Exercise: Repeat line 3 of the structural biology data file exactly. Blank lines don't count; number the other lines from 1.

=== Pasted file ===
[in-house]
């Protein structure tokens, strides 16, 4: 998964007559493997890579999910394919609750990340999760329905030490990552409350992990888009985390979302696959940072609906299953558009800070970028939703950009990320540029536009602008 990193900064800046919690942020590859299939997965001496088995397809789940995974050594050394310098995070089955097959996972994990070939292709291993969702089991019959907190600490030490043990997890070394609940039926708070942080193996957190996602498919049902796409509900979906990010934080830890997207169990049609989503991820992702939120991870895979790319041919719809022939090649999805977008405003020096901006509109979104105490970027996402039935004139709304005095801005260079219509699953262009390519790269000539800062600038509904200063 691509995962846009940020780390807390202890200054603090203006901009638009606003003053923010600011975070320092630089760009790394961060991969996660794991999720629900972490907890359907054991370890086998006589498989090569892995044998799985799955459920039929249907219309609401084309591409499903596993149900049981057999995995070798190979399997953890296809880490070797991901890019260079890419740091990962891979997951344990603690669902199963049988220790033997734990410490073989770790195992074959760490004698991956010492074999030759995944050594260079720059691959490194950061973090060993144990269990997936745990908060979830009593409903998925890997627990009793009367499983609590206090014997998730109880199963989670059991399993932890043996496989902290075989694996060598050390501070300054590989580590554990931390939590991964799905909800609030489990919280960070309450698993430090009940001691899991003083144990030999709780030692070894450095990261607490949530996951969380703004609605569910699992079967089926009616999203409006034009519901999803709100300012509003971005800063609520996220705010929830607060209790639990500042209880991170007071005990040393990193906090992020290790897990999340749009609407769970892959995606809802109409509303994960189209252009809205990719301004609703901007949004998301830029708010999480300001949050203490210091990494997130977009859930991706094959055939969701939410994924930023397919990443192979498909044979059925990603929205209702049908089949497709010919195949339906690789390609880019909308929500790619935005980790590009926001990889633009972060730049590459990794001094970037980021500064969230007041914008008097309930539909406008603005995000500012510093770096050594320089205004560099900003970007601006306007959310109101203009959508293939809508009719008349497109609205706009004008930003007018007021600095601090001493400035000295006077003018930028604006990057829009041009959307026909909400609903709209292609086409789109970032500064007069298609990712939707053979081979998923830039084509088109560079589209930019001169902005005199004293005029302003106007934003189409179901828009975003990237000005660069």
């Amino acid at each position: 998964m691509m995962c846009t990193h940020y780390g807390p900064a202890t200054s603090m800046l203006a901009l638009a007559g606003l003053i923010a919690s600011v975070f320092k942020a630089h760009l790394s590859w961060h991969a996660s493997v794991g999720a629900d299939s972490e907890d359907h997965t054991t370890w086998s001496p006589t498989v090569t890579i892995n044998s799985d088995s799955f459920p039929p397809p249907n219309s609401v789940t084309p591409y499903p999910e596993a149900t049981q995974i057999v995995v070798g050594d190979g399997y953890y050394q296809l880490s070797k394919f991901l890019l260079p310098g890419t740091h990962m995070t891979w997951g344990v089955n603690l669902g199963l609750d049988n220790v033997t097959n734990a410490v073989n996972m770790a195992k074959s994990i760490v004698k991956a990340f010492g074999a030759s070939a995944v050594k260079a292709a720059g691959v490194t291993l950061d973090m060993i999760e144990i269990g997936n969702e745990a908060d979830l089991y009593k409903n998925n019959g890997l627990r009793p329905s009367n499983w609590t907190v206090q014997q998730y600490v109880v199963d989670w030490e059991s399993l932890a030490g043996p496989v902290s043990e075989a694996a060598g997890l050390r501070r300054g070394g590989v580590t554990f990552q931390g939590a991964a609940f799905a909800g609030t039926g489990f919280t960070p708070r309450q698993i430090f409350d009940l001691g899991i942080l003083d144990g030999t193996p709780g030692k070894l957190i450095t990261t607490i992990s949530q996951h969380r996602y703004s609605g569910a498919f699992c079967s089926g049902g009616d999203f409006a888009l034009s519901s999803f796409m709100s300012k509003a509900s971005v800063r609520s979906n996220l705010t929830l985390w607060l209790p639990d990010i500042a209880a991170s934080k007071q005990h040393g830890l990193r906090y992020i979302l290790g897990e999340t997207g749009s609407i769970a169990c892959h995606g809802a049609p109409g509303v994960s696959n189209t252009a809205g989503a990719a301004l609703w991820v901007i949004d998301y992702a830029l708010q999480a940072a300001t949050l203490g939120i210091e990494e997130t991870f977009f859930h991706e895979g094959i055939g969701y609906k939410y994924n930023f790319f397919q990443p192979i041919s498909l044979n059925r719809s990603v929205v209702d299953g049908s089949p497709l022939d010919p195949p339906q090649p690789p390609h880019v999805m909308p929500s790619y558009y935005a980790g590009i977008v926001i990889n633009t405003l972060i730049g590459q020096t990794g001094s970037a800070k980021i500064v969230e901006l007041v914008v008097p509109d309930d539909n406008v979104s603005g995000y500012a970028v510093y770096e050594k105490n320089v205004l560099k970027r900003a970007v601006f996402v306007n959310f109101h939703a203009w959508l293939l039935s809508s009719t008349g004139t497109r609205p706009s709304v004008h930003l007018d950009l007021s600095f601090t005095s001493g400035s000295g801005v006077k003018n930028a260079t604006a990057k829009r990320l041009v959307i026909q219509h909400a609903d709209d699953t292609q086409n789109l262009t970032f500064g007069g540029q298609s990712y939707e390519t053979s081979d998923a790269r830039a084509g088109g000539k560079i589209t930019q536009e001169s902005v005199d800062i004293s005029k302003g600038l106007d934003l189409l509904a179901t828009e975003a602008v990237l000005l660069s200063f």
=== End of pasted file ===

């Amino acid at each position: 998964m691509m995962c846009t990193h940020y780390g807390p900064a202890t200054s603090m800046l203006a901009l638009a007559g606003l003053i923010a919690s600011v975070f320092k942020a630089h760009l790394s590859w961060h991969a996660s493997v794991g999720a629900d299939s972490e907890d359907h997965t054991t370890w086998s001496p006589t498989v090569t890579i892995n044998s799985d088995s799955f459920p039929p397809p249907n219309s609401v789940t084309p591409y499903p999910e596993a149900t049981q995974i057999v995995v070798g050594d190979g399997y953890y050394q296809l880490s070797k394919f991901l890019l260079p310098g890419t740091h990962m995070t891979w997951g344990v089955n603690l669902g199963l609750d049988n220790v033997t097959n734990a410490v073989n996972m770790a195992k074959s994990i760490v004698k991956a990340f010492g074999a030759s070939a995944v050594k260079a292709a720059g691959v490194t291993l950061d973090m060993i999760e144990i269990g997936n969702e745990a908060d979830l089991y009593k409903n998925n019959g890997l627990r009793p329905s009367n499983w609590t907190v206090q014997q998730y600490v109880v199963d989670w030490e059991s399993l932890a030490g043996p496989v902290s043990e075989a694996a060598g997890l050390r501070r300054g070394g590989v580590t554990f990552q931390g939590a991964a609940f799905a909800g609030t039926g489990f919280t960070p708070r309450q698993i430090f409350d009940l001691g899991i942080l003083d144990g030999t193996p709780g030692k070894l957190i450095t990261t607490i992990s949530q996951h969380r996602y703004s609605g569910a498919f699992c079967s089926g049902g009616d999203f409006a888009l034009s519901s999803f796409m709100s300012k509003a509900s971005v800063r609520s979906n996220l705010t929830l985390w607060l209790p639990d990010i500042a209880a991170s934080k007071q005990h040393g830890l990193r906090y992020i979302l290790g897990e999340t997207g749009s609407i769970a169990c892959h995606g809802a049609p109409g509303v994960s696959n189209t252009a809205g989503a990719a301004l609703w991820v901007i949004d998301y992702a830029l708010q999480a940072a300001t949050l203490g939120i210091e990494e997130t991870f977009f859930h991706e895979g094959i055939g969701y609906k939410y994924n930023f790319f397919q990443p192979i041919s498909l044979n059925r719809s990603v929205v209702d299953g049908s089949p497709l022939d010919p195949p339906q090649p690789p390609h880019v999805m909308p929500s790619y558009y935005a980790g590009i977008v926001i990889n633009t405003l972060i730049g590459q020096t990794g001094s970037a800070k980021i500064v969230e901006l007041v914008v008097p509109d309930d539909n406008v979104s603005g995000y500012a970028v510093y770096e050594k105490n320089v205004l560099k970027r900003a970007v601006f996402v306007n959310f109101h939703a203009w959508l293939l039935s809508s009719t008349g004139t497109r609205p706009s709304v004008h930003l007018d950009l007021s600095f601090t005095s001493g400035s000295g801005v006077k003018n930028a260079t604006a990057k829009r990320l041009v959307i026909q219509h909400a609903d709209d699953t292609q086409n789109l262009t970032f500064g007069g540029q298609s990712y939707e390519t053979s081979d998923a790269r830039a084509g088109g000539k560079i589209t930019q536009e001169s902005v005199d800062i004293s005029k302003g600038l106007d934003l189409l509904a179901t828009e975003a602008v990237l000005l660069s200063f």